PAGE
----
The most common side effects are nausea and gastrointestinal problems, drowsiness, sweating, headache, difficulty sleeping and mild tremor, all of which usually wear off as your body adjusts to the medication. Weight gain and sexual dysfunction can also be side effects of this category of medications.
Tricyclic antidepressants (TCA), which were first used for treating depression, are also effective in blocking panic attacks and PTSD because they regulate serotonin and/or noradrenaline in the brain. The most common TCAs used for the treatment of panic disorder are imipramine (Tofranil, Janimine), desipramine (Norpramin) and nortriptyline (Pamelor). TCAs are also effective in treating agoraphobia.
Clomipramine (Anafranil), which is the only TCA approved for obsessive-compulsive disorder (OCD), significantly reduces symptoms for patients who can tolerate it. Clomipramine has more adverse side effects than the SSRIs, but both appear to be equally effective over time. Tricyclics usually take two or three weeks to take effect. Side effects include dry mouth, blurred vision, sexual dysfunction, weight gain, difficulty urinating, disturbances in heart rhythm, drowsiness and dizziness. Blood pressure may drop slightly when sitting up or standing, causing dizziness. Tricyclics also can have serious, although rare, side effects and can be potentially fatal in overdose. Elderly patients and those with a history of seizures, cardiac problems, closed-angle glaucoma and urinary retention or obstruction should be closely supervised when taking tricyclics.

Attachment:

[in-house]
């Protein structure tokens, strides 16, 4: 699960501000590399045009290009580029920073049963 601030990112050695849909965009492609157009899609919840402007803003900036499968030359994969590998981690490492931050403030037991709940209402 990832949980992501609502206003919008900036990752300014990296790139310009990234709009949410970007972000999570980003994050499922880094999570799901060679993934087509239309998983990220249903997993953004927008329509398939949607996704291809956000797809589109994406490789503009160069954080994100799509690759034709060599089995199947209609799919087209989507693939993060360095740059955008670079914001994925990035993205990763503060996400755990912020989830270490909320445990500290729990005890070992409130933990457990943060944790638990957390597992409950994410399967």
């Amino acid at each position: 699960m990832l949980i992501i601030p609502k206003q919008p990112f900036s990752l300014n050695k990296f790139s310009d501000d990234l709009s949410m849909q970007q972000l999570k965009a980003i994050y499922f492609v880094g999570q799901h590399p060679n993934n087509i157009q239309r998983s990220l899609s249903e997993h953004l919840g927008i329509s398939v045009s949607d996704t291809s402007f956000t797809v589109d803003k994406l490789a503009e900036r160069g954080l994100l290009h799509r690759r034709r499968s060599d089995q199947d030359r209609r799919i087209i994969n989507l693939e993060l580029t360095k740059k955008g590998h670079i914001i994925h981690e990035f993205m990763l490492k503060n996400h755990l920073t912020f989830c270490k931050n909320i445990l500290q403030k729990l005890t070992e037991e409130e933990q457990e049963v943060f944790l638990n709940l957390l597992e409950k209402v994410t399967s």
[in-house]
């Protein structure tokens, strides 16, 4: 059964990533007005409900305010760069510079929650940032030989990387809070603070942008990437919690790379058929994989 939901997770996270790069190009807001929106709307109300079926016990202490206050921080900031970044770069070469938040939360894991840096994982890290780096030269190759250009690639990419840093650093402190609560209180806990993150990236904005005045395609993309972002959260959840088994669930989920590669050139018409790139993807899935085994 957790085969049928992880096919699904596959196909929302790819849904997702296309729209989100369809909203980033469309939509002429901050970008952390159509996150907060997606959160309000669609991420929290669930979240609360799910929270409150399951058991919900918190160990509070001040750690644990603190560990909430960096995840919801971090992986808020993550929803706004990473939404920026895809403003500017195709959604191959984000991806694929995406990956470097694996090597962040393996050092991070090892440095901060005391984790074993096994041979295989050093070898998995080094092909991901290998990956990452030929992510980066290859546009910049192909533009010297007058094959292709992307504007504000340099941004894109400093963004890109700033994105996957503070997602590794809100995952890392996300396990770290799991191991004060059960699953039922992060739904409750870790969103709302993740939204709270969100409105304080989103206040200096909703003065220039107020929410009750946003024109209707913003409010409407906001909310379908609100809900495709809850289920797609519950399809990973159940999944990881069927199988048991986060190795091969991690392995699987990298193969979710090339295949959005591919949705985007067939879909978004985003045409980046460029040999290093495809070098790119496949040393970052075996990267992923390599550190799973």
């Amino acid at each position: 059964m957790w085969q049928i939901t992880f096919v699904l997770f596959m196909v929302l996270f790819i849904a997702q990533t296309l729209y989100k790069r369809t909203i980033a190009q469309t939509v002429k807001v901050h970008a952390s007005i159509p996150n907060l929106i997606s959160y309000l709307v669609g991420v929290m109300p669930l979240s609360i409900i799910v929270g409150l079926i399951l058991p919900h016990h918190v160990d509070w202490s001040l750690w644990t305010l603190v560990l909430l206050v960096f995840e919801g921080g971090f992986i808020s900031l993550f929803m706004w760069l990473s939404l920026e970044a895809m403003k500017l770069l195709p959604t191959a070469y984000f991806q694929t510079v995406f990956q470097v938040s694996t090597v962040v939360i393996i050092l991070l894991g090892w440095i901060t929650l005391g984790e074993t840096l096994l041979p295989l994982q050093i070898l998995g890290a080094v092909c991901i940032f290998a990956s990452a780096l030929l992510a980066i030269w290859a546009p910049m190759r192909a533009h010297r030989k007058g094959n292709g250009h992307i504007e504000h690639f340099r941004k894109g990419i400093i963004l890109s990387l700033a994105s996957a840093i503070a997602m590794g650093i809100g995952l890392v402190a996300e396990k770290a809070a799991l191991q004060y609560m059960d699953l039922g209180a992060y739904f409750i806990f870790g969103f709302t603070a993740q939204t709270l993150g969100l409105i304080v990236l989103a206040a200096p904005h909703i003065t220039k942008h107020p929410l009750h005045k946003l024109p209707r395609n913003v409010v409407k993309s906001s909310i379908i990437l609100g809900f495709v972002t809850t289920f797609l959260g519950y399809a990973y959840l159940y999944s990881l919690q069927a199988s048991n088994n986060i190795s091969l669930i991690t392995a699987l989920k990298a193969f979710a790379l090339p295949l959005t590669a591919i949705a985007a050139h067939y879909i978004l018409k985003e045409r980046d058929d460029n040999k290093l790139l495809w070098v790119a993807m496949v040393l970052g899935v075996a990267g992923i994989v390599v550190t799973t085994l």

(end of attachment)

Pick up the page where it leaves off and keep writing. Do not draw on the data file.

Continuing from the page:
- Serotonin-norepinephrine reuptake inhibitors (SNRIs) are also frequently used for treatment of anxiety disorders. These include venlafaxine (Effexor) and duloxetine (Cymbalta). Venlafaxine is approved to treat GAD, panic disorder and social anxiety disorder, while duloxetine is approved thus far only for GAD. Desvenlafaxine (Pristiq) is the newest drug in this category and so far is not approved to treat anxiety disorders but is sometimes used off-label for treatment. The side effects of SNRIs are similar to those of the SSRIs although they appear to have more pronounced withdrawal symptoms when the medication is stopped.
- Other antidepressants target specific neurotransmitters in the brain that regulate depression, like the SSRIs do.